The Impact of U.S. Policy
Coletta A. Youngers and Eileen Rosin, Editors

1) The United States’ insistence on zero tolerance for drug crops has led to massive forced eradication of coca and opium poppy crops, often the principal source of income for impoverished farmers. With few alternatives available, these families are ratcheted down into deeper poverty when their most important cash crop is destroyed.

2)The region’s militaries, which have not been held accountable for widespread human rights abuses and authoritarian dictatorships in the 1970s and 1980s, have been brought back into domestic law enforcement because the local police forces are either incapable or too corrupt to dealwith the threat from drug traf. cking and its associated violence.

3) The drug trade is more like a balloon than a battle. eld—when one part of a balloon is squeezed, its contents are displaced to another. Similarly, when coca production is suppressed in one area, it quickly pops up somewhere else, disregarding national borders. Arrested drug lords are quickly replaced by others who move up the ranks; dismantled cartels are replaced by smaller, leaner operations that are harder to detect and deter. When drug-traf. cking routes are disrupted by intensive interdiction campaigns, they are simply shifted elsewhere.

4) U.S. international drug control policy is designed to reduce or eliminate the supply
of illicit drugs in this country. In theory, their scarcity would then drive up prices and
consequently discourage demand. However, the price of cocaine and heroin are at or near
all-time lows in spite of intensive efforts to eradicate crops and interdict drug shipments.
Meanwhile, the Justice Department considers cocaine and heroin to be "readily available";
powder and crack cocaine use are apparently on the rise, and heroin use remains stable
after surging during the 1990s.2 Clearly, the supply-reduction model does not work.
In Latin America, the source of most of the cocaine and heroin on U.S. streets, the drug
war has not only failed to curb production and traf. cking, but has weakened democratic
institutions. It also disproportionately targets the rural poor, who have few economic
alternatives aside from growing illicit crops and who bene. t the least from the drug trade.

The Pentagon and U.S. military already have too much on their plate, and the Andean Initiative did not work out as planned. The Executive Summary only suggests greater complication with the effort in Latin America, what with the suggestion of non-coersed crop supplantation. This suggestion will fail as well. Drug traffickers will force the planting of Drug plants, they will also pay higher per hecture of Drug plants than can be supplied by market forces for other Crops.

This Author would apply a different enforcement measure:
1) He would decriminalize Drug use in the regular sense
2) Define Illegal Drugs as Illegal Trade Products
3) Charge Possessers of such Drugs the full market price for such Drugs, starting with anything up to a Kilo, then per Kilo thereafter; this would entail an original fine to the User of somewhere around $2000 per Kilo for Marijuana, $14,000 per Kilo of Cocaine, and $22,000 per Kilo of Herion.
4) Arresting American officers will be granted 25% of the Fines assessed, to ensure rapid and prompt law enforcement, and markedly reduce the incidence of Bribery. lgl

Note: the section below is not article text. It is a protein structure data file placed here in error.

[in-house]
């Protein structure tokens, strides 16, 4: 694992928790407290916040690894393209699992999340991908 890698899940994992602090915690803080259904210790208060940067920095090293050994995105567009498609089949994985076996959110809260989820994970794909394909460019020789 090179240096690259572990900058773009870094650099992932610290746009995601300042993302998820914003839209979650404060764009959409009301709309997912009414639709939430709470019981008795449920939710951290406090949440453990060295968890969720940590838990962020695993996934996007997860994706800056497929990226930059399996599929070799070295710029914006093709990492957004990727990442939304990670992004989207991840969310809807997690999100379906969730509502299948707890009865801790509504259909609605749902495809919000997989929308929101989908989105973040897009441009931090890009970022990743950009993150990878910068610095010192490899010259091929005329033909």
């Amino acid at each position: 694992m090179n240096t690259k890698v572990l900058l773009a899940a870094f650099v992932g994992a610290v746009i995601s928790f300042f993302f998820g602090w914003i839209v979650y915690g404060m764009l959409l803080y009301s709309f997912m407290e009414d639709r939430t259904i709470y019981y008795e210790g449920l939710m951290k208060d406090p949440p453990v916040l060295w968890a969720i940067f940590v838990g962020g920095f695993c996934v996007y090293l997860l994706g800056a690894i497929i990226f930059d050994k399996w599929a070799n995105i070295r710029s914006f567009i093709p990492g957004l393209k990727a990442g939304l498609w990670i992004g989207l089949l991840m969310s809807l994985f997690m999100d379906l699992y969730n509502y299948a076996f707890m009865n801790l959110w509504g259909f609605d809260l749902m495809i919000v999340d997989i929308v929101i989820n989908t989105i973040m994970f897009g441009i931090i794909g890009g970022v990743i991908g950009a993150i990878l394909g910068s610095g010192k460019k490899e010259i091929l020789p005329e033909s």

Consumer Spending

Consumer Spending was up briskly, if One does not consider the effects of inflationary pricing, what with the increase in energy pricing. The same could be said for increases in Income. Both adjusted for Inflation and prices likely gained 0.3% in October. This effectively means a non-gain in terms of Personal Savings. This is getting to be the problem.

Less Cash in Their PocketsTrends in Incomes, Wages, Taxes, and Health Spending of Middle-Income Families, 2000-03
by Lawrence Mishel, Michael Ettlinger, and Elise Gould

Although employment has grown since September 2003, it has not done so at a sufficient rate to diminish the substantial labor slack generated by the downturn in 2001 (Mishel et al. 2004). Consequently, pre-tax incomes fell for three years in a row, leaving the typical household with $1,535 less income in 2003 than in 2000, a drop of 3.4%.

Even with a drop in federal tax payments, married-couple families with children still saw a slight 0.2% decline in real after-tax income, while young singles and elderly couples each lost 1.4%.

health care costs are indeed squeezing families. Out-of-pocket expenditures have grown by 33% for families with employer-based health insurance (married couples with children, single mothers, and singles), and elderly couples relying on Medicare saw a 37% increase. Payments toward employer-provided insurance premiums grew by roughly 50%, while Medicare Part B premium contributions rose by 29%. Family health costs rose 43-45% for married couples with children, single mothers, and young singles. In contrast, family incomes for these groups rose far less—by less than 4%—before any adjustment for inflation. For married couples with children, for instance, health costs escalated $1,125, from $2,630 in 2000 to $3,755 in 2003, while their non-inflation-adjusted incomes only rose by $2,283

Generation BrokeThe Growth of Debt Among Young Americans
October 13, 2004
By Tamara Draut and Javier Silva

Among young adult households with incomes below $50,000 (2/3 of young households), nearly one in five with credit card debt is in debt hardship-- spending over 40 percent of their income servicing debt, including mortgages and student loans.

A clouded outlook
Nov 30th 2004
From The Economist Global Agenda

America never suffered a full-blown recession: its firms shed labour, but its households did not rebuild their savings.
The growth in Income seen comes mainly from new Employment and hefty Salary increases in the upper-Income brackets. The Consumer Spending, though, comes not from the new Hires, or the non-Consuming upper-Income brackets. Ordinary middle-Income Households maintain their necessary Consumer expenditure pattern by increasing their Consumer Debt. The picture worsens as Debt Service accounts an increasing share of Household Income. We remain in a poor health posture for the Economy. lgl